You might need a professional’s help to tell the two apart. But, generally, a water bug has a darker and deeper color without the reddish-orange tint that cockroaches often have. The best way to prevent water bug infestations is to keep your home and its surrounding area clean and free of standing water.
Asian Long-Horned Beetles
The shape and size of the Asian long-horned beetle can sometimes make them resemble cockroaches. Yet, they do have some distinctive features that differentiate them from cockroaches. For example, Asian long-horned beetles are usually jet black instead of brown with prominent white spots. Their antennae are long and curl back to encircle their bodies completely, a feature that cockroaches do not have.
To get rid of Asian long-horned beetles, you need to follow the same protocol that you would use to get rid of ground beetles.
Flying Cockroach Lookalikes
The only thing more terrifying then spotting a cockroach is if they suddenly take flight! Luckily, most roach species cannot fly. Yet, during the humid summer, you might spot some flying pests that look a lot like cockroaches. So, here are some flying insects that look like cockroaches but are entirely different species of pest.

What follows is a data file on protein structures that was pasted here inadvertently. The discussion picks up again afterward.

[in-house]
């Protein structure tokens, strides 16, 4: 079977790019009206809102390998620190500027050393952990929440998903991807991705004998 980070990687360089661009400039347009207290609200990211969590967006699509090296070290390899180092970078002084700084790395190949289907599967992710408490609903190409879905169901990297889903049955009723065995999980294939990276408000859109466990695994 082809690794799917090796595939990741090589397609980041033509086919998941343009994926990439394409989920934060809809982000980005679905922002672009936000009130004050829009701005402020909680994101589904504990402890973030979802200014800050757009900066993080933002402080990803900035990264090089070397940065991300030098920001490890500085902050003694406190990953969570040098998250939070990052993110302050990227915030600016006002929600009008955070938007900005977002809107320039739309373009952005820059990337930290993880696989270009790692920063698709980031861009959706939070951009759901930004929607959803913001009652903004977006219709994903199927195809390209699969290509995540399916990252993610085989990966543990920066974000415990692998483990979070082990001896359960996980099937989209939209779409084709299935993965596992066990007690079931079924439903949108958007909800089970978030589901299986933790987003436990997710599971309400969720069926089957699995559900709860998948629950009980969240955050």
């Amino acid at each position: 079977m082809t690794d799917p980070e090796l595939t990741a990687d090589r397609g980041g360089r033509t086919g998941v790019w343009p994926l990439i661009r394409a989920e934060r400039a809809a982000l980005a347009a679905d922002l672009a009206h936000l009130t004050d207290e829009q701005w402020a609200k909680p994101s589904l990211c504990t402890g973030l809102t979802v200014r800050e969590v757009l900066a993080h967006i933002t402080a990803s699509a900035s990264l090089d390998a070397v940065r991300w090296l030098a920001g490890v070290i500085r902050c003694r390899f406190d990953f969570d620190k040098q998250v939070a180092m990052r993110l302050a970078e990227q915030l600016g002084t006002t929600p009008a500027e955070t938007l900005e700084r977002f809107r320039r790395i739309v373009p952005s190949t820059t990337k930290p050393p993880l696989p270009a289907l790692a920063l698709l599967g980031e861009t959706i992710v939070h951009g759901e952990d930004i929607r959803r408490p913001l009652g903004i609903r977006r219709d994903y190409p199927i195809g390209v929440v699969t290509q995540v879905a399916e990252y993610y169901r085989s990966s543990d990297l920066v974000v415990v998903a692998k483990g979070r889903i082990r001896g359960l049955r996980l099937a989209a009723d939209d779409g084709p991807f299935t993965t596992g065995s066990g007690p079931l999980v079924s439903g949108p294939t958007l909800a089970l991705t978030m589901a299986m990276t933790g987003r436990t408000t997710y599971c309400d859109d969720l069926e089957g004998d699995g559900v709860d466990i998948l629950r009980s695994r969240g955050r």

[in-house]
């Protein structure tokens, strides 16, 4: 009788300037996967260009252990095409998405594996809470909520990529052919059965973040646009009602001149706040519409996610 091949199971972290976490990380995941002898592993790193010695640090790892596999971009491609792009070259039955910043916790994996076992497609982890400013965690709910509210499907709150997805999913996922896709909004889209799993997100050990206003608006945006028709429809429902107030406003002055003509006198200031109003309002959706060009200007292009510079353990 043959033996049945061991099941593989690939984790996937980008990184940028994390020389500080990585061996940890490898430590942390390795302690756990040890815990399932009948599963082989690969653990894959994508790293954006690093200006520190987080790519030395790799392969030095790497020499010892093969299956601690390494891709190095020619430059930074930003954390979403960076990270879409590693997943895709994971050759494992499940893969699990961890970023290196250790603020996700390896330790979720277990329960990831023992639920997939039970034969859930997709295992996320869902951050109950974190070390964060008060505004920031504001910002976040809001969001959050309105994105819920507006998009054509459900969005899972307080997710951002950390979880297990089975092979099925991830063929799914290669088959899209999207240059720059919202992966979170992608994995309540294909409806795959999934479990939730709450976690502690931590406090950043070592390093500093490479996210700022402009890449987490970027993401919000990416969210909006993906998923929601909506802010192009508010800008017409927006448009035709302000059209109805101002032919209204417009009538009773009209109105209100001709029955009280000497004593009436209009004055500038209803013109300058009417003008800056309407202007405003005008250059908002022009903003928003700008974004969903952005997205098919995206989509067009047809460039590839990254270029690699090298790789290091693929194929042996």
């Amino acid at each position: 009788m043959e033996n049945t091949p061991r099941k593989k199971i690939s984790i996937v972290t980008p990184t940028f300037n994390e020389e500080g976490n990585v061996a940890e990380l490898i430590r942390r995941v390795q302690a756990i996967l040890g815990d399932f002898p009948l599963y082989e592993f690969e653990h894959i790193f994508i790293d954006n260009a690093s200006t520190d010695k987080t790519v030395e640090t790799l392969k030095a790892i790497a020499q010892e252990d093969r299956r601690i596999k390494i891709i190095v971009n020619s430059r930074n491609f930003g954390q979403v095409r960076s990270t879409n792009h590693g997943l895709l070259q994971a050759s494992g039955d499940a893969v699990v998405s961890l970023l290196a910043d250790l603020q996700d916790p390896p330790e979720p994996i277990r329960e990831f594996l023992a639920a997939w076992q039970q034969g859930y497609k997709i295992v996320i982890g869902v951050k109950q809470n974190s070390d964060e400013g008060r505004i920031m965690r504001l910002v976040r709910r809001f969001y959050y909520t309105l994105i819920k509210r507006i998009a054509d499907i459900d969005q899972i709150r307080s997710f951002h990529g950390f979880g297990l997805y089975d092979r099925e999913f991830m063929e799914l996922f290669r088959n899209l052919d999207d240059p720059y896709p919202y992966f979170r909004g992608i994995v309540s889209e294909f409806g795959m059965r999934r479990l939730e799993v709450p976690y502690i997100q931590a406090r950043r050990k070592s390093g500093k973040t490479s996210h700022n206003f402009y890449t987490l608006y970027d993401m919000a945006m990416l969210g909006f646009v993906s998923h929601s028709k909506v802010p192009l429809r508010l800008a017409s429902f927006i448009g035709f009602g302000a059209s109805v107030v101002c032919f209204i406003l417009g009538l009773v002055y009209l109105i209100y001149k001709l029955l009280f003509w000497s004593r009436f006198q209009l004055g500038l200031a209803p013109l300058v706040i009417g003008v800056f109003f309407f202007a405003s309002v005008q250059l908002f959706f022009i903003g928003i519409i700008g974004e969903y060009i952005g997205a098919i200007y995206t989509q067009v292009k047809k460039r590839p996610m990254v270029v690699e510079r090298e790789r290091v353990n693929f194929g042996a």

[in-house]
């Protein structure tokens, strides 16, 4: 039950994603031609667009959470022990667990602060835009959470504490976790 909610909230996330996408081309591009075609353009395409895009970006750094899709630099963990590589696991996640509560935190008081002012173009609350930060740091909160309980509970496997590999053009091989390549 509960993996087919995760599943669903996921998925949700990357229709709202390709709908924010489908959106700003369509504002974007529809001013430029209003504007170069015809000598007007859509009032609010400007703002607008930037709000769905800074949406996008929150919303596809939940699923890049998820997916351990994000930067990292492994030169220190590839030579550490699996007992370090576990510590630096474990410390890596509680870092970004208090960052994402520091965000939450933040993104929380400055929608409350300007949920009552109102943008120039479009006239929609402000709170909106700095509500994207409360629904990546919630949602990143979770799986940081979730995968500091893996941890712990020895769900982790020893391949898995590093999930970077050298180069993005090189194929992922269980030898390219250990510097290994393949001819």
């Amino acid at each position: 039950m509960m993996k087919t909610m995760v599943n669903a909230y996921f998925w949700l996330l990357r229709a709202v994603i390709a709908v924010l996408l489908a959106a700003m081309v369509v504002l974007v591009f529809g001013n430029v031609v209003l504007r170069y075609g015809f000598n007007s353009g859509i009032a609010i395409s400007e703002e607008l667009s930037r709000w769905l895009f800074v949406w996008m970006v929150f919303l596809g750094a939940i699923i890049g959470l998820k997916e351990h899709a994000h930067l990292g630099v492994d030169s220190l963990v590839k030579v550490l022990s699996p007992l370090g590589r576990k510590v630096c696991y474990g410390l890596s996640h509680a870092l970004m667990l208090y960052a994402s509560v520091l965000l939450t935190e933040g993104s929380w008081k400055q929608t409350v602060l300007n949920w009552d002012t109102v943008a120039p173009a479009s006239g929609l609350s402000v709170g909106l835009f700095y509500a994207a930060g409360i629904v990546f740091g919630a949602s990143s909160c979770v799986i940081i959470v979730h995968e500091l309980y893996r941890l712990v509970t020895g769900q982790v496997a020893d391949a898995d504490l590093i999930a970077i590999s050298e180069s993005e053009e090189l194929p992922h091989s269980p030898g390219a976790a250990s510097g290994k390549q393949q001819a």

Palo Verde Beetles
These are most commonly found in the American Southwest. These beetles resemble cockroaches due to their size and color, but palo verde beetles are an entirely different species altogether. They are darker in color, have harder shells and longer bodies, and, of course, can fly! Palo verde beetles lay eggs under palo verde trees (hence their name), rose bushes or olive trees. Once hatched, the baby beetles then live on the tree’s roots until they mature.
Woodboring beetles can also resemble cockroaches at first glance. They have similar antennae and a similar shape with six legs and reddish-brown translucent wings covering most of their body. Luckily, there are also things that distinguish them from cockroaches. The Locust borer, for example, has distinctive yellow, black, and red markings which roaches do not have. Ash borers move much faster than cockroaches and are darker in color.
As mentioned before, there are many different species of cockroaches. While they do all differ in some regards, they also have some similar features which make them easily identifiable. This allows you to distinguish them from other pests and bugs, after close examination.
Typically, roaches range from 0.7–3 inches (1.8–7.6 cm) in length. Their antennae are very different from those of any other pest. The outer shell of cockroaches is usually a reddish-brown color. At the same time, their wings are slightly more orange and translucent. This can change when they molt or shed their exoskeletons for growth. When that happens, they can appear more whitish. All cockroaches have an oval-shaped body and appear flattened if you look at them from the top.
Despite having wings, cockroaches cannot fly. But they can move fairly quickly, sometimes at speeds of 3 mph (3.8 km/h), or more.
The most common cockroaches are brown-banded, German, American, and oriental roaches. If you do notice a cockroach infestation, you should address it as soon as possible, no matter which of the cockroach species you encounter. You can do so either by using store-bought products or by calling a professional exterminator.